TVBC boats at Cookham (above)
and Boveney (right) rallies. Pix: Mike Phillips

A club whose purpose is to encourage the use and restoration of traditional boats on the Thames is celebrating its thirtieth anniversary, writes John Llewellyn. 

The Thames Vintage Boat Club had its genesis at Wilson’s Boatyard in Sunbury in early 1983 where three friends met over the restoration of a wooden boat.  One of them was Robin Newlands, a former river inspector with the Thames Conservancy, who became the first commodore and still serves the club as president.

One of the club’s first tasks was to create a register of all known traditional boats on the river complete with photographs.  Over the years this has grown into an invaluable archive containing details of hundreds of craft. 

There are also members dedicated to saving old marine engines and providing manuals on them.

 All member’s boats are issued on joining with an enamel plaque – brown, green, white or black according to their age and where they were built.  This remains with the boat through changes of ownership so that it can be easily traced.

An early honour for the club was to be given the task of towing the Uppers skiffs for the annual Royal Swan Upping and this duty is still carried out every year under the direction of Colin Patrick.

The club has supported the Thames Traditional Boat Rally - stand pictured above - and has always had a strong presence there with a stand. It musters more boats for its sail-past there than any other organisation.  It also provides a display at the Beale Park Boat Show including a pontoon of boats.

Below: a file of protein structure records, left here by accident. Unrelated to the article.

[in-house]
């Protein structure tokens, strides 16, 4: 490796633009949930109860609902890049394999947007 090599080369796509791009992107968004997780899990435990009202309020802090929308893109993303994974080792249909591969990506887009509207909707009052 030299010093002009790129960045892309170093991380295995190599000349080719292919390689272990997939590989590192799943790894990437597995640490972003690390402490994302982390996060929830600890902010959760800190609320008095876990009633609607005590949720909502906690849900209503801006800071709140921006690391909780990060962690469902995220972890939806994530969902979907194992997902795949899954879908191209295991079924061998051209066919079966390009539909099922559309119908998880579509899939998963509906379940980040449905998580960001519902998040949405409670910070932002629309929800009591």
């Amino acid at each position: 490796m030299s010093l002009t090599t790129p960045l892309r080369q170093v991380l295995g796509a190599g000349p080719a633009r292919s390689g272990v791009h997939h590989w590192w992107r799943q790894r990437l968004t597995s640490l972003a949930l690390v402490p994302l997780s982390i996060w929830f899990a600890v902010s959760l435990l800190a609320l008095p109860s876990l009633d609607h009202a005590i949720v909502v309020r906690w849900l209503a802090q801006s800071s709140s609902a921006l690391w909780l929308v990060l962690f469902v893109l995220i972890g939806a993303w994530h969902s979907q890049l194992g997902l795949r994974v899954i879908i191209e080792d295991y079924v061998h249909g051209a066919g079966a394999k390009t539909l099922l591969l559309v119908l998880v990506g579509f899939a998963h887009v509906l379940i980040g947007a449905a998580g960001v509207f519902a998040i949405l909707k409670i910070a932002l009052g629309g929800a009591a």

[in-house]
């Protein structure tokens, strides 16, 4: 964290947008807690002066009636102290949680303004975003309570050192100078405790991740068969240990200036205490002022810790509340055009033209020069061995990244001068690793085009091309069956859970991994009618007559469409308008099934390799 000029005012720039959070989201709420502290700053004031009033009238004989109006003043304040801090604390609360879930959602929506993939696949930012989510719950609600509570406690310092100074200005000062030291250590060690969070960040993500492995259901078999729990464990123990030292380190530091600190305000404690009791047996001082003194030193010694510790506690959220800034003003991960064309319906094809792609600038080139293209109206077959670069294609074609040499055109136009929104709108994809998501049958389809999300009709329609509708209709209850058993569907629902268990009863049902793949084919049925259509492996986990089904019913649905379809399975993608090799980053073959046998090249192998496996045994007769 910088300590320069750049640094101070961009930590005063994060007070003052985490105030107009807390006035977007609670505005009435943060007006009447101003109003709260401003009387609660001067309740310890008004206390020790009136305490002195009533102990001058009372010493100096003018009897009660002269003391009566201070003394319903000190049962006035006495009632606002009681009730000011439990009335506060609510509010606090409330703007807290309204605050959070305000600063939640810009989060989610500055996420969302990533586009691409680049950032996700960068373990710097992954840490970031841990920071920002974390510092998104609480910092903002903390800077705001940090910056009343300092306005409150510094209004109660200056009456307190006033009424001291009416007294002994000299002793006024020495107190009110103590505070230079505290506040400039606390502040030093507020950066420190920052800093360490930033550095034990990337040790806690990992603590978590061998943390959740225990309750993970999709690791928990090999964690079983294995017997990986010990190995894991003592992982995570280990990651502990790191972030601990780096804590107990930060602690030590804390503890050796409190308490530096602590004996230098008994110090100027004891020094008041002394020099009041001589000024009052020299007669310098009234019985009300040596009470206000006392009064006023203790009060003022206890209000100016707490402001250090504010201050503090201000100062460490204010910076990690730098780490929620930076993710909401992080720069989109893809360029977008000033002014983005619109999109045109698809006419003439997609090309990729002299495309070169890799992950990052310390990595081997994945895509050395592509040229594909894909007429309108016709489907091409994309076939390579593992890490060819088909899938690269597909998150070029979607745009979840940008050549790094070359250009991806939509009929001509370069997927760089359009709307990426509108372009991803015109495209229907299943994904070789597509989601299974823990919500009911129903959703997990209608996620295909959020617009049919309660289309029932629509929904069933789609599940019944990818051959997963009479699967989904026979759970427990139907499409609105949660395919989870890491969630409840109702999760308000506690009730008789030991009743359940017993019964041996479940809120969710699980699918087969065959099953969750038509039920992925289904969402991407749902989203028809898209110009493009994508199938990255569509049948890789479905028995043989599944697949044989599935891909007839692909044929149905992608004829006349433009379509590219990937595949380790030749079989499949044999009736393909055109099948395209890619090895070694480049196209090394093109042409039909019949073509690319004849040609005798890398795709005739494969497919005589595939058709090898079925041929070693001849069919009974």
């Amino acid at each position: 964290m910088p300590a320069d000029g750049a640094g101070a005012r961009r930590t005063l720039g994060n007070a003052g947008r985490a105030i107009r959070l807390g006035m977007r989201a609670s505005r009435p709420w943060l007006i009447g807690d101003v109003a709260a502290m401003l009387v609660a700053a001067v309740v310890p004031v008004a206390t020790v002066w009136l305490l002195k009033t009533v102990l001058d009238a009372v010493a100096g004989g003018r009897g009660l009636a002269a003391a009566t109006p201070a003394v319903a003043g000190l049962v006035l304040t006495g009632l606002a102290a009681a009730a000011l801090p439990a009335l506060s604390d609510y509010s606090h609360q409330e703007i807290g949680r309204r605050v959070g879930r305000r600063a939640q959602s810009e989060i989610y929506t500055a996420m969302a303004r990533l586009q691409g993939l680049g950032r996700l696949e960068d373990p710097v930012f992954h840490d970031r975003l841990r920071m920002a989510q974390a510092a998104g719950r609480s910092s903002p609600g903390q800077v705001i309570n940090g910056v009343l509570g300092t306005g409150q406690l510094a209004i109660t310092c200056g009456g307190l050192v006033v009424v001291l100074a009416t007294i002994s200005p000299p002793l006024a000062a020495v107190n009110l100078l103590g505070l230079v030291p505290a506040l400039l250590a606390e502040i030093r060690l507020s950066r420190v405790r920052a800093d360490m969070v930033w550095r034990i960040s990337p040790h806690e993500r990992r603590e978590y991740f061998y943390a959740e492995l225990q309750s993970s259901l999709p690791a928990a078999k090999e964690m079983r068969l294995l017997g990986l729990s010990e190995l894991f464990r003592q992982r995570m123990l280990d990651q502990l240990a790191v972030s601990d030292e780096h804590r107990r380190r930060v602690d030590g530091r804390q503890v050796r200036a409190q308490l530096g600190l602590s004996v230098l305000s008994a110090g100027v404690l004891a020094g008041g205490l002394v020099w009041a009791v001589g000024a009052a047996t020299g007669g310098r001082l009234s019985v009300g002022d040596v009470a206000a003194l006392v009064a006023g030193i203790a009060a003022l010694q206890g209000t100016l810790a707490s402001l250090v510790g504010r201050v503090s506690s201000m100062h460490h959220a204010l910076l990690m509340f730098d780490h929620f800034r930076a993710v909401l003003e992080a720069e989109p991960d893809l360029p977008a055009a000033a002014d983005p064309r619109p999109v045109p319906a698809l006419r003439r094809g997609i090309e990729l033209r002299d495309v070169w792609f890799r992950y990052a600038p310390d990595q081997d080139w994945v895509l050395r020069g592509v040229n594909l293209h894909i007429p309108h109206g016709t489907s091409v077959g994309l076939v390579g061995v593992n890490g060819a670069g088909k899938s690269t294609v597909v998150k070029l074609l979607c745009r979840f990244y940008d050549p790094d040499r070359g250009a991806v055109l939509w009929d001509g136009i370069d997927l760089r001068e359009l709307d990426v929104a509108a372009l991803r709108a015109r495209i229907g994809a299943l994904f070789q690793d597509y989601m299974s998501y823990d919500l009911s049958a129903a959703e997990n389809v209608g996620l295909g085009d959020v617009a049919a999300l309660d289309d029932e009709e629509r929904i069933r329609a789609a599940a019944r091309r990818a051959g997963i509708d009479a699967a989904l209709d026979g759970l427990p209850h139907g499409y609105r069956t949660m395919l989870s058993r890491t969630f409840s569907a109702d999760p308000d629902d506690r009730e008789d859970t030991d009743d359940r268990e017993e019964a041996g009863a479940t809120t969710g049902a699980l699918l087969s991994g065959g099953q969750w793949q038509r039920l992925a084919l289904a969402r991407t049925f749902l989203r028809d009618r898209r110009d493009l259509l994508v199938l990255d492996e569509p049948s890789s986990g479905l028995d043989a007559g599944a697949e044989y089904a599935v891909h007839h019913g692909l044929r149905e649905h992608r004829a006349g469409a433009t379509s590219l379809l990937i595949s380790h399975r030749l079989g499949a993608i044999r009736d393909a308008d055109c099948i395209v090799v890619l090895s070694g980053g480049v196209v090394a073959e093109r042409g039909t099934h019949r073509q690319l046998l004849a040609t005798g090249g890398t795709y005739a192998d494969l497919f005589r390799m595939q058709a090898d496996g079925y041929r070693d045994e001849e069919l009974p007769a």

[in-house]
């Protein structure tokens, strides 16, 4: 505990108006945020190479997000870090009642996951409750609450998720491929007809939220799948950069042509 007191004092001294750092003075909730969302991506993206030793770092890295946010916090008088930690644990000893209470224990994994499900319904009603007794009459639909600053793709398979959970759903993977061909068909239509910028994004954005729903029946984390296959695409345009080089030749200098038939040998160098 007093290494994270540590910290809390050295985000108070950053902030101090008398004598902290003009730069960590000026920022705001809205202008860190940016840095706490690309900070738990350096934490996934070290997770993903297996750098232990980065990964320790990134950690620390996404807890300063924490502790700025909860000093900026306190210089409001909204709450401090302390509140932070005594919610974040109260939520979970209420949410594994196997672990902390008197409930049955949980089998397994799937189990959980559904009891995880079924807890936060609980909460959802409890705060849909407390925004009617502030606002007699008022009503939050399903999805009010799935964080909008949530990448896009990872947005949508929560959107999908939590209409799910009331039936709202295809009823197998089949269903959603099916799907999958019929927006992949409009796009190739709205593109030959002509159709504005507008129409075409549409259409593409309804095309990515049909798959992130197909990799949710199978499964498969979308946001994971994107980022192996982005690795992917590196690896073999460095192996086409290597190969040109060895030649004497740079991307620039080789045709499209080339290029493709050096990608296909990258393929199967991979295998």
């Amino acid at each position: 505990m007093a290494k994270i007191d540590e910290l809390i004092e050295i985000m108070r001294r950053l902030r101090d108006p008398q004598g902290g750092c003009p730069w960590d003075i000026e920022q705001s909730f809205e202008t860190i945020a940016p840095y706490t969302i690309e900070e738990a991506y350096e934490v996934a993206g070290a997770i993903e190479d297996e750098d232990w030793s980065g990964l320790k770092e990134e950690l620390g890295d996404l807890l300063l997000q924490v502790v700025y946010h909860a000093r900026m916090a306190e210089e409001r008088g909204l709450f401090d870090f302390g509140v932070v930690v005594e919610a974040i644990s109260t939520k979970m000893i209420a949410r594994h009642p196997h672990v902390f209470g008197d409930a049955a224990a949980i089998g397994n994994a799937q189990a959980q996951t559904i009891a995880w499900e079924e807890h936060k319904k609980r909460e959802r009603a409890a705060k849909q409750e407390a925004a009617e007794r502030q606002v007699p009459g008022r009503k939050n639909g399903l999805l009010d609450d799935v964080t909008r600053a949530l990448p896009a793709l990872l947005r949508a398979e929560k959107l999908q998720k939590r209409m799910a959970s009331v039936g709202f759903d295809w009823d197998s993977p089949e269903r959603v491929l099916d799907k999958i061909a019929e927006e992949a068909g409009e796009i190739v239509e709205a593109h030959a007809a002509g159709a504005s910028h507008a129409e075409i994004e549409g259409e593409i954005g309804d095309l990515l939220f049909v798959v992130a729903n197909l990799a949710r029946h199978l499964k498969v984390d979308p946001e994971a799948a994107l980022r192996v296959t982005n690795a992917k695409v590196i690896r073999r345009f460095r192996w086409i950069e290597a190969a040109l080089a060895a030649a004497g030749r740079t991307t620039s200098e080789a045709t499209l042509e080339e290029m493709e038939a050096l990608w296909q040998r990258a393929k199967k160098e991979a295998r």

Like other boating clubs on the Thames it has summer rallies and winter social evenings with talks from visiting speakers.  The rallies are held at Cookham Island and Boveney Lock. It prides itself on its informal and friendly atmosphere and there is a wealth of experience for members to draw on. The Club’s quarterly magazine, The Boater, is renowned  for its quality and content.

Anyone with a traditionally built boat is invited to be a member, eligibility of craft being at the discretion of the committee. Boaters with a genuine interest in old wooden boats, but not owning one, are welcome as associate members.

Club Commodore David Lister said: "I feel honoured and privileged to be Commodore of the TVBC, this feeling is made greater on the TVBC's 30th Anniversary. Working with our boats, members and getting so much help from our committee, makes boating in vintage boats even more enjoyable.”

Story dated October 17th 2013